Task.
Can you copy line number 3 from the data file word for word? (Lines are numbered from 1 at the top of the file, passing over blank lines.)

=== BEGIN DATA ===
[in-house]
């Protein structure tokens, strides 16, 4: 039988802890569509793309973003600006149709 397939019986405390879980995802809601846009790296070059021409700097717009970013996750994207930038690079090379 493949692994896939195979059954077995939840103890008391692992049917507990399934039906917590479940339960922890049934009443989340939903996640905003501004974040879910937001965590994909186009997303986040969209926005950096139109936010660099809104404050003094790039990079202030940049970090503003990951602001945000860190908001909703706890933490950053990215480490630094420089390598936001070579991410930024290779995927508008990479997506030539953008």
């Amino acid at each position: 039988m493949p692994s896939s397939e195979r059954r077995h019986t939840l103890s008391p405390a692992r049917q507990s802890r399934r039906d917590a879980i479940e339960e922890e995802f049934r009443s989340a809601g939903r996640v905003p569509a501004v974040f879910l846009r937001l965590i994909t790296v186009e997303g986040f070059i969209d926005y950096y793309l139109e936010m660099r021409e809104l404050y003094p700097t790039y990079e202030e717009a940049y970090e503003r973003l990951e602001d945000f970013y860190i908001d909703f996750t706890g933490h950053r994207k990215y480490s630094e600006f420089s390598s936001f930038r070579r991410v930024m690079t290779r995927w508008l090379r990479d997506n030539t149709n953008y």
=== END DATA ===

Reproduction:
């Amino acid at each position: 039988m493949p692994s896939s397939e195979r059954r077995h019986t939840l103890s008391p405390a692992r049917q507990s802890r399934r039906d917590a879980i479940e339960e922890e995802f049934r009443s989340a809601g939903r996640v905003p569509a501004v974040f879910l846009r937001l965590i994909t790296v186009e997303g986040f070059i969209d926005y950096y793309l139109e936010m660099r021409e809104l404050y003094p700097t790039y990079e202030e717009a940049y970090e503003r973003l990951e602001d945000f970013y860190i908001d909703f996750t706890g933490h950053r994207k990215y480490s630094e600006f420089s390598s936001f930038r070579r991410v930024m690079t290779r995927w508008l090379r990479d997506n030539t149709n953008y």